In this hybrid model it is assumed that the faculty member wishes to display, and base their lecture off of, a bulleted slide package presentation. This could be a Powerpoint presentation or analogue (i.e.: Keynote, PDF, Prezi, etc..), but could also be any kind of presentation where the front desk computer’s output is displayed to the students, both in class using the projector and remotely over a video conferencing connection.
Pros and cons:
In this hybrid model the technology will be the most seamless and require the least amount of calibration. The presentation is run as one would run it in a fully in-person setting, with the only added step of establishing the videoconference and initiating the sharing of the presentation material. The faculty member then presents the lecture material as normal, advancing slides or showing the content she wishes. Her voice and the content is shared over the videoconference link, along with the camera feed which can be situated wherever is most convenient.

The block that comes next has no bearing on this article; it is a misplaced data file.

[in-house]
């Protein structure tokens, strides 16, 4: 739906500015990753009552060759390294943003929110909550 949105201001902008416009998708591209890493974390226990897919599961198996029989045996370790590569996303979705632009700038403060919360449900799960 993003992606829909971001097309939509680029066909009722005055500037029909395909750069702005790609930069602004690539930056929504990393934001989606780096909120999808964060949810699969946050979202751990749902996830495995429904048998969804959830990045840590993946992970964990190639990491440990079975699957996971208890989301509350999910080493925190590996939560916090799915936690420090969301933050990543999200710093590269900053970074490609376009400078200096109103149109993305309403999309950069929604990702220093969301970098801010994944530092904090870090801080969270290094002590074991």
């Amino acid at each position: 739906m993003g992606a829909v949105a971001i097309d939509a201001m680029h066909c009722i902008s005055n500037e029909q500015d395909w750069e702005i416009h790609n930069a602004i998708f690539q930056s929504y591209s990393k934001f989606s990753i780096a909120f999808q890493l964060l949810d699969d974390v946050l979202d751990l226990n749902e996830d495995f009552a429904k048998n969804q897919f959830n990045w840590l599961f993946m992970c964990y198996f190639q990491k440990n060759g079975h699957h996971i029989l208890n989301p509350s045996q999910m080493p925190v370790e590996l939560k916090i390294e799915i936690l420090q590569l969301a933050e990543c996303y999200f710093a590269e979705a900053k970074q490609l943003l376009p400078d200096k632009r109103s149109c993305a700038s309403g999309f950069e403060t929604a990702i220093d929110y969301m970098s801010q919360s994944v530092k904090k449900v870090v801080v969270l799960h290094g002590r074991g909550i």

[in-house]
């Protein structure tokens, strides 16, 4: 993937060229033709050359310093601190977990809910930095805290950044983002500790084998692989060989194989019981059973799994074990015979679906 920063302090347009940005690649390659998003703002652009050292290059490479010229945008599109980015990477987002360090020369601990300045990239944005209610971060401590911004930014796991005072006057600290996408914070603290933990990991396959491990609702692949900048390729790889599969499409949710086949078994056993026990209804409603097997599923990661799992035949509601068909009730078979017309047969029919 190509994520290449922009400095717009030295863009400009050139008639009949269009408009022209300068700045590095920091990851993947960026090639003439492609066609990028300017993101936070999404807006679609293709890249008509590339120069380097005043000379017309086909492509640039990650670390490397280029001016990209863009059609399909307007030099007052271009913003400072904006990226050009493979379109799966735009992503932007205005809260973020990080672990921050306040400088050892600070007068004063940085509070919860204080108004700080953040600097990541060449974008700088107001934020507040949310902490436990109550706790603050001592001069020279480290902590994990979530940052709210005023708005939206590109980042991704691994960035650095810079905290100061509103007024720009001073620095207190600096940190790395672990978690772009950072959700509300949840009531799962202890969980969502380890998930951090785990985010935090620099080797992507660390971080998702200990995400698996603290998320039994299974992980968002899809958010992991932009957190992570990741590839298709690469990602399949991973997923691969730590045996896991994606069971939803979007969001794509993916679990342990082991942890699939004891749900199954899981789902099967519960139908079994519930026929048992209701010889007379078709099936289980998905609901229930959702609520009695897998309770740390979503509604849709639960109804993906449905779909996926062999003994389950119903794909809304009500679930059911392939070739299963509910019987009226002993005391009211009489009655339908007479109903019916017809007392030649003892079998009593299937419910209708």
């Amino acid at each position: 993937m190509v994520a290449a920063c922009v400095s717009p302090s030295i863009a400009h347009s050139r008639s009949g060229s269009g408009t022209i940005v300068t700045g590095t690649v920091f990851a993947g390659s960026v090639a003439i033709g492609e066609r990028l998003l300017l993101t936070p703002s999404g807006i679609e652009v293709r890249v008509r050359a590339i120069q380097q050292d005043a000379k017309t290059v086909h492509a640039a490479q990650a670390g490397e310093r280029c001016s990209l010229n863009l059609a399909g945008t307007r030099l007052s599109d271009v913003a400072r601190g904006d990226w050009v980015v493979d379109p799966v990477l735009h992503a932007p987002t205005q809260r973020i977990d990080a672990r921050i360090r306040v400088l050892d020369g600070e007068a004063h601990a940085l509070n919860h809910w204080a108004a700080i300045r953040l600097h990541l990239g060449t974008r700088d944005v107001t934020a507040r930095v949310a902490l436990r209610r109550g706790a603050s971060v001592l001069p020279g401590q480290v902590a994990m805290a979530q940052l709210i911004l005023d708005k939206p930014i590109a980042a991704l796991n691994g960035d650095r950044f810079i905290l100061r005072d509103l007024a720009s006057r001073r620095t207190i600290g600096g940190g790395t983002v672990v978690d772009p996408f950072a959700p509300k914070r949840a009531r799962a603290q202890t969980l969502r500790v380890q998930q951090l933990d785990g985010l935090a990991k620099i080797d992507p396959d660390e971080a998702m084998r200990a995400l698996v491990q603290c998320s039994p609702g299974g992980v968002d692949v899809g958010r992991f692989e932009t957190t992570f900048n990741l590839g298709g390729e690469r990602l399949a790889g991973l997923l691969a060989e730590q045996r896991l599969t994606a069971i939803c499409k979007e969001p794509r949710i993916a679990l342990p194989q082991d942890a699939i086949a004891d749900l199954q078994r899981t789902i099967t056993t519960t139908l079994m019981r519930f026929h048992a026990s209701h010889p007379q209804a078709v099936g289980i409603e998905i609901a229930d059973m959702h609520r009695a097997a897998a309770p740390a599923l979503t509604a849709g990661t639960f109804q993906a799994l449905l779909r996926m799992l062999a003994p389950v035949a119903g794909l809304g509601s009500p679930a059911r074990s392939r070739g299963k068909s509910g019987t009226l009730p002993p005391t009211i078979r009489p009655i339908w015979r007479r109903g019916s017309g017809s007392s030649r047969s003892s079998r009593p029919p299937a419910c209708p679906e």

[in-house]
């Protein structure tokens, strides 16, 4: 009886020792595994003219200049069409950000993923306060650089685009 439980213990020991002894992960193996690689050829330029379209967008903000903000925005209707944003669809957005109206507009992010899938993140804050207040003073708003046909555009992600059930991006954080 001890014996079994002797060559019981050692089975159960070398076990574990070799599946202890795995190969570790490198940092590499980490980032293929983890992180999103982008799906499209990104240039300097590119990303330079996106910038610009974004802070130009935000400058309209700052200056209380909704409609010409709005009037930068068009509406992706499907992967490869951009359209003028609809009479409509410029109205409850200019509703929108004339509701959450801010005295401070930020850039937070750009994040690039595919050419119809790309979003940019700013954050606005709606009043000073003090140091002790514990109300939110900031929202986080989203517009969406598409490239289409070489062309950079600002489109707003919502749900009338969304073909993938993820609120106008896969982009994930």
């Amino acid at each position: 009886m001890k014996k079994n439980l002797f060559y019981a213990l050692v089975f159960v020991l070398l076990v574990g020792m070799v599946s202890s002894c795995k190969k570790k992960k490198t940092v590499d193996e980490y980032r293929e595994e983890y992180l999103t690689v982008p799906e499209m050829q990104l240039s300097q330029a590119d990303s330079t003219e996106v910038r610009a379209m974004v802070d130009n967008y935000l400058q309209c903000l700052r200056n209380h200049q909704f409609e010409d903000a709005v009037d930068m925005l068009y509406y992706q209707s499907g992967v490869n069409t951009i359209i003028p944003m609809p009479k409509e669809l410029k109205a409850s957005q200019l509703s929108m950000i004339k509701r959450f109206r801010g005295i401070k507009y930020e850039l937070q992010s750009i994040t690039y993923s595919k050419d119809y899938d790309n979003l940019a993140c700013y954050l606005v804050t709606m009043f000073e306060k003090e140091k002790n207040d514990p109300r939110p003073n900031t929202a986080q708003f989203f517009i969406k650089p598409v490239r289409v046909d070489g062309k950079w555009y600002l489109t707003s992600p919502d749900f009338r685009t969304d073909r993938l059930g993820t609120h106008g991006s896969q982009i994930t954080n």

If the presentation of content is paramount, then this is the best approach to take. The downside to this version of hybrid teaching lies in the limited view of the faculty member. It must be remembered that online students will only be presented with a small view of the camera, with their main view being predominantly taken up by the presentation material. Gesturing in class, say pointing at the projector screen to draw attention to a particular point, will likely not be captured well and could be missed by online participants. In such situations, the faculty member could use her mouse instead to gesture at or highlight relevant points.